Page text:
NIKKEI BUSINESS: Are there other people who left an impression on you?
DEVIN STEWART: Lin Kobayashi who launched Japan's first international boarding school, International School of Asia, Karuizawa—she said, "For the first time, corporations, schools, and the Ministry of Education are working together in order to reconstruct Japan's education system."
I think it is a reasonable idea to improve Japan's competitiveness by globalizing its education system. Since the future feels more uncertain after the earthquake, Japanese people have started searching for more flexible ways of living. One option is to live abroad and work with people who are not from Japan. In order to increase an individual's life options, it is important to reform the education system.
I also sympathized with Shinichi Takemura, who runs the Earth Literacy Program, which works on environmental issues by utilizing technology.
How '76ers try to contribute to the society represents a change in Japan's value system. Seventy-sixers are questioning the values held by baby boomers, who enjoyed a bubble economy and materialism. They are searching for a way of life that can contribute to the society by doing volunteering work, starting new ventures, etc.
Another manifestation of changing values is that younger generations in Japan are becoming less interested in owning cars. What is interesting is that we see a similar phenomenon in the United States with the rise of businesses that allow members of communities to more effectively share with one another. Young people in the United States are also increasingly using public transportation, and car-sharing services and Uber are trendy. While carmakers in both Japan and the United States are afraid of such new values, the phenomenon of young people being less interested in owning cars is not unique to Japan. It's just that Japan may be ahead of other countries.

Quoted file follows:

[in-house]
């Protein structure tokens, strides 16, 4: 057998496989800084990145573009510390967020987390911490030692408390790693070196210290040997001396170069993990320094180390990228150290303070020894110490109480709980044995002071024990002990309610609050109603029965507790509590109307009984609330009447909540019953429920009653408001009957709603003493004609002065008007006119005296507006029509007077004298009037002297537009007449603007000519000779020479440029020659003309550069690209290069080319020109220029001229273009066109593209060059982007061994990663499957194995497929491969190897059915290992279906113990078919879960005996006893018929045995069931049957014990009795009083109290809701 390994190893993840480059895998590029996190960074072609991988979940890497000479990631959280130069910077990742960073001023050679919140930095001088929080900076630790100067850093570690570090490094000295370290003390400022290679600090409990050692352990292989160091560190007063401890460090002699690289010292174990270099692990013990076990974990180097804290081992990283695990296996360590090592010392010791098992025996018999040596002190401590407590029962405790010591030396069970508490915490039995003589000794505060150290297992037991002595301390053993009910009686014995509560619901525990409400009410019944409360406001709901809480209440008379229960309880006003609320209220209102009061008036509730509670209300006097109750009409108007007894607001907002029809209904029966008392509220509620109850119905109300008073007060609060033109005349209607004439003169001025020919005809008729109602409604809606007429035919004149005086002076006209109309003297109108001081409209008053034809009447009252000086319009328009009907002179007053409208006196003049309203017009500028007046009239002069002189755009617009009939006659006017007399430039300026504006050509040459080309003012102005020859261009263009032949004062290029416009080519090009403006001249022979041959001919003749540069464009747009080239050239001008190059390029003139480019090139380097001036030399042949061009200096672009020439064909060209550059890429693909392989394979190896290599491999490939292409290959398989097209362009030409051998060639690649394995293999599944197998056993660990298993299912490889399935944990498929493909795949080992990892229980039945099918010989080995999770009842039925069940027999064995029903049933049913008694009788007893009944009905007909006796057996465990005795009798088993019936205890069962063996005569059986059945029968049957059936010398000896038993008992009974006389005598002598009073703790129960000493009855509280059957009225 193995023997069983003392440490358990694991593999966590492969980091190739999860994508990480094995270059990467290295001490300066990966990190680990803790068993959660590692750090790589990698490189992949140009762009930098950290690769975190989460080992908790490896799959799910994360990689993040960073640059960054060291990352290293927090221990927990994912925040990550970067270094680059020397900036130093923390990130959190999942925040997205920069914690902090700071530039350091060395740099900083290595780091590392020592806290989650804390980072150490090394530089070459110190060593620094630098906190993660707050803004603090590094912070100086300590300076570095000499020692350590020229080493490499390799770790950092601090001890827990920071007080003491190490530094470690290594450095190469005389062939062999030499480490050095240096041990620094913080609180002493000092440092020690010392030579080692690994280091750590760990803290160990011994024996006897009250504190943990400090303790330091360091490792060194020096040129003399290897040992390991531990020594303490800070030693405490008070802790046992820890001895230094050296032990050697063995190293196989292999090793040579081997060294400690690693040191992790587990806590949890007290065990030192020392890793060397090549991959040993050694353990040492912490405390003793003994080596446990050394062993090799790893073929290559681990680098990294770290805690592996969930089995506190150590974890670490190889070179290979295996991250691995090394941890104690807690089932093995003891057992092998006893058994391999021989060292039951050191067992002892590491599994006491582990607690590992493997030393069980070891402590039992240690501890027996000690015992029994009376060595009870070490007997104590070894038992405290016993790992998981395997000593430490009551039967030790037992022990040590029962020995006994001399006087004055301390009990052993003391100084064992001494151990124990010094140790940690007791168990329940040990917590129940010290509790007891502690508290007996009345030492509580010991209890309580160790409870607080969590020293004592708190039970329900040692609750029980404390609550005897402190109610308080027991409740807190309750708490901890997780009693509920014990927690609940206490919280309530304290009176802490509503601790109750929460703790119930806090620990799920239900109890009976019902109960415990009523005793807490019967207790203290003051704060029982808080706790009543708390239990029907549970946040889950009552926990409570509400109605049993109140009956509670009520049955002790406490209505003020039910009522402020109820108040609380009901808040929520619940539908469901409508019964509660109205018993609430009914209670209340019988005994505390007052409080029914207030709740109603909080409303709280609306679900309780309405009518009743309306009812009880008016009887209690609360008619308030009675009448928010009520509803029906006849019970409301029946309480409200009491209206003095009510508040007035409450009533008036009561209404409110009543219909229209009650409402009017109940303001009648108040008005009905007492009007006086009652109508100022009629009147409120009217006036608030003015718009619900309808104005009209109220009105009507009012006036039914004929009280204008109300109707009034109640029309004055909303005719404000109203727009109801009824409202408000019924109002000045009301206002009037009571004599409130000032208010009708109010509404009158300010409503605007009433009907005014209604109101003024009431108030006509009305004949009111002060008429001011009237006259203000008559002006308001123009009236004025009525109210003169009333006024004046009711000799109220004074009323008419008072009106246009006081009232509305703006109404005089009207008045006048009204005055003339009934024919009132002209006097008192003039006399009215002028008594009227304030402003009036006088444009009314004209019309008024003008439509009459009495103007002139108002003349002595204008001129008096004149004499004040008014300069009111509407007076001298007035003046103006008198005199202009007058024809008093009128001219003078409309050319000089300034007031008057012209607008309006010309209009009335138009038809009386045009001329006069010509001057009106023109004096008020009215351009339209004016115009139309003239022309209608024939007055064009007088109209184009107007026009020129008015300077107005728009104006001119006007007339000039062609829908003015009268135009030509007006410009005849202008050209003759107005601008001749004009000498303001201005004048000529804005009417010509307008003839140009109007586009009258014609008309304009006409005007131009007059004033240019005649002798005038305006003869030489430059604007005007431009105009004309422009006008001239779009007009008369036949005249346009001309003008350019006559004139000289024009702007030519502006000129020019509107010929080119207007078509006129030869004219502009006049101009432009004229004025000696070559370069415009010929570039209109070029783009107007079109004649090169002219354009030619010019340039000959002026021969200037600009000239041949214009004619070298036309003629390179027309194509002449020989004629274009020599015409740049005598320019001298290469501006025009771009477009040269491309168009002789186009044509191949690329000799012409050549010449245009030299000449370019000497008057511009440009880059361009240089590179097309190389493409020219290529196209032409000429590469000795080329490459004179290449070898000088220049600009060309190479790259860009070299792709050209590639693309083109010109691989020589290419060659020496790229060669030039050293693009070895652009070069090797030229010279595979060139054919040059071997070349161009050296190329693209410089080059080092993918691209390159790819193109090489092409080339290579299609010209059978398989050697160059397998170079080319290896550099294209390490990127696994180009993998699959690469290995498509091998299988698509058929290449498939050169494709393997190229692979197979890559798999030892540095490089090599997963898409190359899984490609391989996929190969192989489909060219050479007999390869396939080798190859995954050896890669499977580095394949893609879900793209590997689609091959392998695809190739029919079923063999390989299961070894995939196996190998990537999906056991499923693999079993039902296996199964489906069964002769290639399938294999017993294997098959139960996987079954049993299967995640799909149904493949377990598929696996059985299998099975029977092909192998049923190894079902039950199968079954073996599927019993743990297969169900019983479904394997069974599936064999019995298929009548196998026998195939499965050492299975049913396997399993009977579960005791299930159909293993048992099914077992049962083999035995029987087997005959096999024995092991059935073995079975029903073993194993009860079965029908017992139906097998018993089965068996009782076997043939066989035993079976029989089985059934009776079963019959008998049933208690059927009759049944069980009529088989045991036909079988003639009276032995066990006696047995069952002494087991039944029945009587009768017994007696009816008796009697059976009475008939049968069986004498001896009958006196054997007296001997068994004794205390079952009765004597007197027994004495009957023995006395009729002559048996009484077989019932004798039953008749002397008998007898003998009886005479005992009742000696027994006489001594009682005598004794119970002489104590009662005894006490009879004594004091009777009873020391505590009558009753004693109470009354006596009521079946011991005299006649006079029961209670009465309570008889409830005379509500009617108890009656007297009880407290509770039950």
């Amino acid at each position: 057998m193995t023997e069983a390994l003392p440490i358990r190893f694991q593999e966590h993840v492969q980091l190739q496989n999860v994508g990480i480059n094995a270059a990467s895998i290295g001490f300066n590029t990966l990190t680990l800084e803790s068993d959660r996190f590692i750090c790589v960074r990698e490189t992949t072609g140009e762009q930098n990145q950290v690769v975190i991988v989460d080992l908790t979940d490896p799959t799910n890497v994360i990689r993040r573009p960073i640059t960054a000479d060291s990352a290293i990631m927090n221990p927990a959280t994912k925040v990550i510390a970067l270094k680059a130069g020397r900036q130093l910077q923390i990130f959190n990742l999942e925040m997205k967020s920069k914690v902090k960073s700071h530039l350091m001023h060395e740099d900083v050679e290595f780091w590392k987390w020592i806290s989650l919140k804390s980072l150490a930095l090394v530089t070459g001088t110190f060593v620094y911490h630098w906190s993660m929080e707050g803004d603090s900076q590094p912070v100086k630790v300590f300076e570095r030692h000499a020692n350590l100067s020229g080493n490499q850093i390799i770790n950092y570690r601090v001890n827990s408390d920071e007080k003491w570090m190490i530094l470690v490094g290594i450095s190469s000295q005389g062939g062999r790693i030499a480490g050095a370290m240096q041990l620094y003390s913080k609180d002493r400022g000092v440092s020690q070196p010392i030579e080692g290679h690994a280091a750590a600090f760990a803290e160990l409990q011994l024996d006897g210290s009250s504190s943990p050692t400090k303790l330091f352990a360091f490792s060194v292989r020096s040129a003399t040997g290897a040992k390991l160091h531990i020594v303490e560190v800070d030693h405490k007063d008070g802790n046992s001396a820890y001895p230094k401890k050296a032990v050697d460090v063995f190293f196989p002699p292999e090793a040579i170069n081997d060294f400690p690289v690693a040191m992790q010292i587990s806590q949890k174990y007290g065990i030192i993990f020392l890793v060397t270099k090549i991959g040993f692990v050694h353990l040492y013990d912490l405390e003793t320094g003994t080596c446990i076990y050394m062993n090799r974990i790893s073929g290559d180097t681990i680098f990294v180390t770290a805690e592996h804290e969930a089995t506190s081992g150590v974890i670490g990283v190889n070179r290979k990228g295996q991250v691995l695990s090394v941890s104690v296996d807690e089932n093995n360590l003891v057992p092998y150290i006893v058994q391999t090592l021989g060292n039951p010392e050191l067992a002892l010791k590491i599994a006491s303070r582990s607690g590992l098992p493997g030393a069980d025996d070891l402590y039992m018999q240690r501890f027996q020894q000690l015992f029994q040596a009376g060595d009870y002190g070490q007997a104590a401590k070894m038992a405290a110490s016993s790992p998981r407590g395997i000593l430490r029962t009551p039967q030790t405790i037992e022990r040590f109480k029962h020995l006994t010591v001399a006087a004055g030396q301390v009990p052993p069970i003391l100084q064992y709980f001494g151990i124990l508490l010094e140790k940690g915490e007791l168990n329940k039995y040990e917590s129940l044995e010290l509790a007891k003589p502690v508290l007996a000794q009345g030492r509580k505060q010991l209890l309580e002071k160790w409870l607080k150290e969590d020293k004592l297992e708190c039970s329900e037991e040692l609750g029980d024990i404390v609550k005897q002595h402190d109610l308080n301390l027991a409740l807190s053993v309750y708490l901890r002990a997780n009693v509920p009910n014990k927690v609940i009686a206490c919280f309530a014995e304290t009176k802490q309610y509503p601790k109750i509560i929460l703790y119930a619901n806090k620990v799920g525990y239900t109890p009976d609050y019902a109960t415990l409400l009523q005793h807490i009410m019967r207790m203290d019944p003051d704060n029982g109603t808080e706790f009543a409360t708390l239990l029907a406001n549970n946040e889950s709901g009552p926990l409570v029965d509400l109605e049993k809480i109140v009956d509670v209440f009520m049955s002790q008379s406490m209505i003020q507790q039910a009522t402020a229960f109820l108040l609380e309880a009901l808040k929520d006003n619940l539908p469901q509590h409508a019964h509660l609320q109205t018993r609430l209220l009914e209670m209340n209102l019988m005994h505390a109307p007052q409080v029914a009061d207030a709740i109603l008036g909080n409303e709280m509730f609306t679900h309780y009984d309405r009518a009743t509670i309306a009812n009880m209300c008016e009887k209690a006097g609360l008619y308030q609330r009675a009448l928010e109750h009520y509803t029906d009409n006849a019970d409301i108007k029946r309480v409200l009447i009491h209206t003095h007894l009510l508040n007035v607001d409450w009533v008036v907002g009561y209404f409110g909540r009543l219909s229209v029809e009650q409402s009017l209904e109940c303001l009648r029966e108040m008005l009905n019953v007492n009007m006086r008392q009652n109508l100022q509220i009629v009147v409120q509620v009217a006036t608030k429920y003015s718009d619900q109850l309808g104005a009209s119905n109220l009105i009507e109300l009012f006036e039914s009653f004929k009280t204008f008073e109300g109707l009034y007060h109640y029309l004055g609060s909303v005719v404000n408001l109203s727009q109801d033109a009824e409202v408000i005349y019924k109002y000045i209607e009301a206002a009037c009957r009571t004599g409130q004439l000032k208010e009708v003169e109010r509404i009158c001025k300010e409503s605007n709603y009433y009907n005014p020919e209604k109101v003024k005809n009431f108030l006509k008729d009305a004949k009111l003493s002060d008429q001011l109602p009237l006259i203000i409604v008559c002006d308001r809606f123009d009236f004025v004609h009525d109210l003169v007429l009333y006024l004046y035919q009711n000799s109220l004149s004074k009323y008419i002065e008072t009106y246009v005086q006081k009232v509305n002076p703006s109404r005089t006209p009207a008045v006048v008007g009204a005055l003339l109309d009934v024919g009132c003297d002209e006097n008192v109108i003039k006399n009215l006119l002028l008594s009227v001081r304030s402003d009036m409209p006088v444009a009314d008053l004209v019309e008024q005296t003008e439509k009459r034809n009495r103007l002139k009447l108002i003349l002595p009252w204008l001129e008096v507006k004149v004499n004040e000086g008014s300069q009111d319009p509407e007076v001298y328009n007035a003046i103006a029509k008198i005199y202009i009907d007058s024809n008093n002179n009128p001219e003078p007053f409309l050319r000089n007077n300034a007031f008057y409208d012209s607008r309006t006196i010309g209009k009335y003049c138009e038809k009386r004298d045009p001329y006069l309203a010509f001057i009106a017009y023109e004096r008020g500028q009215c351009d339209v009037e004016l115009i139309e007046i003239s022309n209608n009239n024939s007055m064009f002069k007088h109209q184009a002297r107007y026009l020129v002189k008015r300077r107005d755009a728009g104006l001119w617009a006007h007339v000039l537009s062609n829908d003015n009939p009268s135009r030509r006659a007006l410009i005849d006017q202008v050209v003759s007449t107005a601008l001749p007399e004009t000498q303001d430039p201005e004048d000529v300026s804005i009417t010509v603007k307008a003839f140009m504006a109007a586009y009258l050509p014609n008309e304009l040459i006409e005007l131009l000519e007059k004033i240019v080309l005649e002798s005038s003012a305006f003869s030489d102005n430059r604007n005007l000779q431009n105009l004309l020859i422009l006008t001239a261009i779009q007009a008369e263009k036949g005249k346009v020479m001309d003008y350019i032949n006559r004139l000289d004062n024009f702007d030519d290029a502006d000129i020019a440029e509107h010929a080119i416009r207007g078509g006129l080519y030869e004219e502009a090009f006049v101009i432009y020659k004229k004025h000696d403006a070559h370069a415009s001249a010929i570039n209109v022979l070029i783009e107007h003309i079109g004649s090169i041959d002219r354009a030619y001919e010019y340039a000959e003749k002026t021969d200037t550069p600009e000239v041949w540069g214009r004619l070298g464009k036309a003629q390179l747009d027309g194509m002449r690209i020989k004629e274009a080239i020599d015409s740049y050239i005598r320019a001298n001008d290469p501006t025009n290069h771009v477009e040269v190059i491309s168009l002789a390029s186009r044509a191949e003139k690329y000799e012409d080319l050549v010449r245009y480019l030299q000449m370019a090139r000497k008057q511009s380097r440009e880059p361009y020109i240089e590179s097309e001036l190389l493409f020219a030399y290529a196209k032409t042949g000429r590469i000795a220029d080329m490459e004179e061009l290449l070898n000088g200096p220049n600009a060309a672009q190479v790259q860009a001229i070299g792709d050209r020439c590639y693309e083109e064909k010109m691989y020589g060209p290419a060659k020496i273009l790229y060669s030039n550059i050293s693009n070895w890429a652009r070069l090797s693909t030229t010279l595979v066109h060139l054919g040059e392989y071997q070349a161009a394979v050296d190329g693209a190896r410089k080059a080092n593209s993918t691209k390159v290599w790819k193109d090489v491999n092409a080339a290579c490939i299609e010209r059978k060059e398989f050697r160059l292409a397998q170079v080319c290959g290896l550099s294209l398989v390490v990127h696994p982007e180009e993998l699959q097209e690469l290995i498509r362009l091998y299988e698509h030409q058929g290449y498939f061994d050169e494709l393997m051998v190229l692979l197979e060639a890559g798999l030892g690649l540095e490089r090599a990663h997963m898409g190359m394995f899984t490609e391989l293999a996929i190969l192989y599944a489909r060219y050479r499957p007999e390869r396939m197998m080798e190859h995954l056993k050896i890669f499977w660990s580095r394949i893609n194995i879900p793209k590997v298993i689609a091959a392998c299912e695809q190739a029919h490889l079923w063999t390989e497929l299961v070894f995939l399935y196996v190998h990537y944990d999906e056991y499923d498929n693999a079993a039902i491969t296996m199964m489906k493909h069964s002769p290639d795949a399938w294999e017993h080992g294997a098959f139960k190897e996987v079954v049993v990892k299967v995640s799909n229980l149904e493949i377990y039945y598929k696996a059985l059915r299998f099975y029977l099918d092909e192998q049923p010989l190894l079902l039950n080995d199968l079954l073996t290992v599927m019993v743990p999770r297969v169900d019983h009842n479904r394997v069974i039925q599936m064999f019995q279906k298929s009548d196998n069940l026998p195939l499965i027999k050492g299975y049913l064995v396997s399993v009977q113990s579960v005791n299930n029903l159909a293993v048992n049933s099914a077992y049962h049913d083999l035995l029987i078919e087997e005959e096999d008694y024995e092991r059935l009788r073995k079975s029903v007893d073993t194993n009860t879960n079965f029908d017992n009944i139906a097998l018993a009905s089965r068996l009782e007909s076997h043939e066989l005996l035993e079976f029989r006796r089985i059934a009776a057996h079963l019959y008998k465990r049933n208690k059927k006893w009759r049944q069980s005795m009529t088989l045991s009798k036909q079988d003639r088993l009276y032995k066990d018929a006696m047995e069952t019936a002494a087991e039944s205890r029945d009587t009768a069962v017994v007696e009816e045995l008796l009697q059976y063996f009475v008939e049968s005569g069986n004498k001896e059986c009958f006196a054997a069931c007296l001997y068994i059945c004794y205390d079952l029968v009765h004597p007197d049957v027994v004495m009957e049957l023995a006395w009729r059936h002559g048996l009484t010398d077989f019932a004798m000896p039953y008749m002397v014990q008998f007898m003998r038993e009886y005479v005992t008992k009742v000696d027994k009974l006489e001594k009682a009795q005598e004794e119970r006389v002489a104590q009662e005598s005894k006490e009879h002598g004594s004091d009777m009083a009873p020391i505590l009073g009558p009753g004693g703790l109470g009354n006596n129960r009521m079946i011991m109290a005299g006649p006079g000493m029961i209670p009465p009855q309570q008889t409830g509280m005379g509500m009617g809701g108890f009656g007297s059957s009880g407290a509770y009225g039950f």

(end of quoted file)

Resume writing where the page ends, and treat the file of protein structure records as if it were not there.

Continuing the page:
NIKKEI BUSINESS: Are you saying similar change, like that of Japan's '76ers, is happening throughout the world?
DEVIN STEWART: Yes, exactly. I think a broad distrust in government is behind this movement. I visited Brazil in 2013 when the anti-government movement was at its peak. Citizens were dissatisfied with the government, which was just seen as maintaining the status quo. Similarly, citizens in Japan and the United States are also dissatisfied with their governments.
I have also visited other countries, such as Argentina, Uruguay, Myanmar, Vietnam, and Denmark, and I felt people are also increasingly dissatisfied by their government in these countries and they are taking action. I think globalization has triggered such action.
Thanks to globalization, the global economy grew and poverty diminished. At the same time, people gained an equal voice via the Internet. As such, people have gained new perspectives through their connectedness. But governments have not adopted these changes, opting to protect vested interests and incumbents instead—and even using technology to do so. Sometimes, governments even try to veer away people's focus from the real issues. In Scotland, where I visited last year, I heard many opinions that were against the independence movement. The real issues for society became obscured as a result of too much attention being paid to the independence movement. In Myanmar, the government is turning Muslims into scapegoats for citizens' frustration. Similar things are also happening in other countries.
NIKKEI BUSINESS: What kind of impact can the new liberal elite make in the world?
DEVIN STEWART: Going forward, traditional values and new liberalism may come into conflict but continue to be in dialogue and can find some kind of resolution. What Japan is good at, in this context, is that it does not leap forward to a completely new system. Japanese people told me they prefer to move toward new values little-by-little, while respecting their own traditions. "Many small changes yield a big change," is the expression I heard often in Japan.
Many of the new liberate elite that I met in Japan explained it this way: "It is difficult to drastically adopt a progressive way of doing things. We want to create a new world by cultivating our own identity and tradition at the same time." The Japanese way of moving toward new values by coexisting with tradition and high technology is appreciated by the rest of the world.